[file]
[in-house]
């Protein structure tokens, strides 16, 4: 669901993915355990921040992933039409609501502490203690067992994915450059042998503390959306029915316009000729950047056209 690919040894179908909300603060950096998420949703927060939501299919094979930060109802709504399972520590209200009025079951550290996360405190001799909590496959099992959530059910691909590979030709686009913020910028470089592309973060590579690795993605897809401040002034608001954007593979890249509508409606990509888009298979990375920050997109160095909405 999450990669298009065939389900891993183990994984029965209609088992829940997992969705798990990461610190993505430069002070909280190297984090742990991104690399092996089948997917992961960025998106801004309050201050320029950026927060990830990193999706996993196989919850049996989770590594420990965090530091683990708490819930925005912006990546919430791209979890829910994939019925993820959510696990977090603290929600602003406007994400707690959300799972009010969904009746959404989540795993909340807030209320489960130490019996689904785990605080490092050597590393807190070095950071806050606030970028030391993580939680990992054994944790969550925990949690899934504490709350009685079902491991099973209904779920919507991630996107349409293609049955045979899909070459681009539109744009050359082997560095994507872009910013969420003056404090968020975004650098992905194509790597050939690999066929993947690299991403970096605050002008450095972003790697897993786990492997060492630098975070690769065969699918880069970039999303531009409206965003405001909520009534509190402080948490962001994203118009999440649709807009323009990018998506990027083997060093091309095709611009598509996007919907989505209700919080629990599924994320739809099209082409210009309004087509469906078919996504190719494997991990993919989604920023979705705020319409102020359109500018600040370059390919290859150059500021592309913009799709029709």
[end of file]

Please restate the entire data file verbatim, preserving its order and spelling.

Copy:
[in-house]
């Protein structure tokens, strides 16, 4: 669901993915355990921040992933039409609501502490203690067992994915450059042998503390959306029915316009000729950047056209 690919040894179908909300603060950096998420949703927060939501299919094979930060109802709504399972520590209200009025079951550290996360405190001799909590496959099992959530059910691909590979030709686009913020910028470089592309973060590579690795993605897809401040002034608001954007593979890249509508409606990509888009298979990375920050997109160095909405 999450990669298009065939389900891993183990994984029965209609088992829940997992969705798990990461610190993505430069002070909280190297984090742990991104690399092996089948997917992961960025998106801004309050201050320029950026927060990830990193999706996993196989919850049996989770590594420990965090530091683990708490819930925005912006990546919430791209979890829910994939019925993820959510696990977090603290929600602003406007994400707690959300799972009010969904009746959404989540795993909340807030209320489960130490019996689904785990605080490092050597590393807190070095950071806050606030970028030391993580939680990992054994944790969550925990949690899934504490709350009685079902491991099973209904779920919507991630996107349409293609049955045979899909070459681009539109744009050359082997560095994507872009910013969420003056404090968020975004650098992905194509790597050939690999066929993947690299991403970096605050002008450095972003790697897993786990492997060492630098975070690769065969699918880069970039999303531009409206965003405001909520009534509190402080948490962001994203118009999440649709807009323009990018998506990027083997060093091309095709611009598509996007919907989505209700919080629990599924994320739809099209082409210009309004087509469906078919996504190719494997991990993919989604920023979705705020319409102020359109500018600040370059390919290859150059500021592309913009799709029709």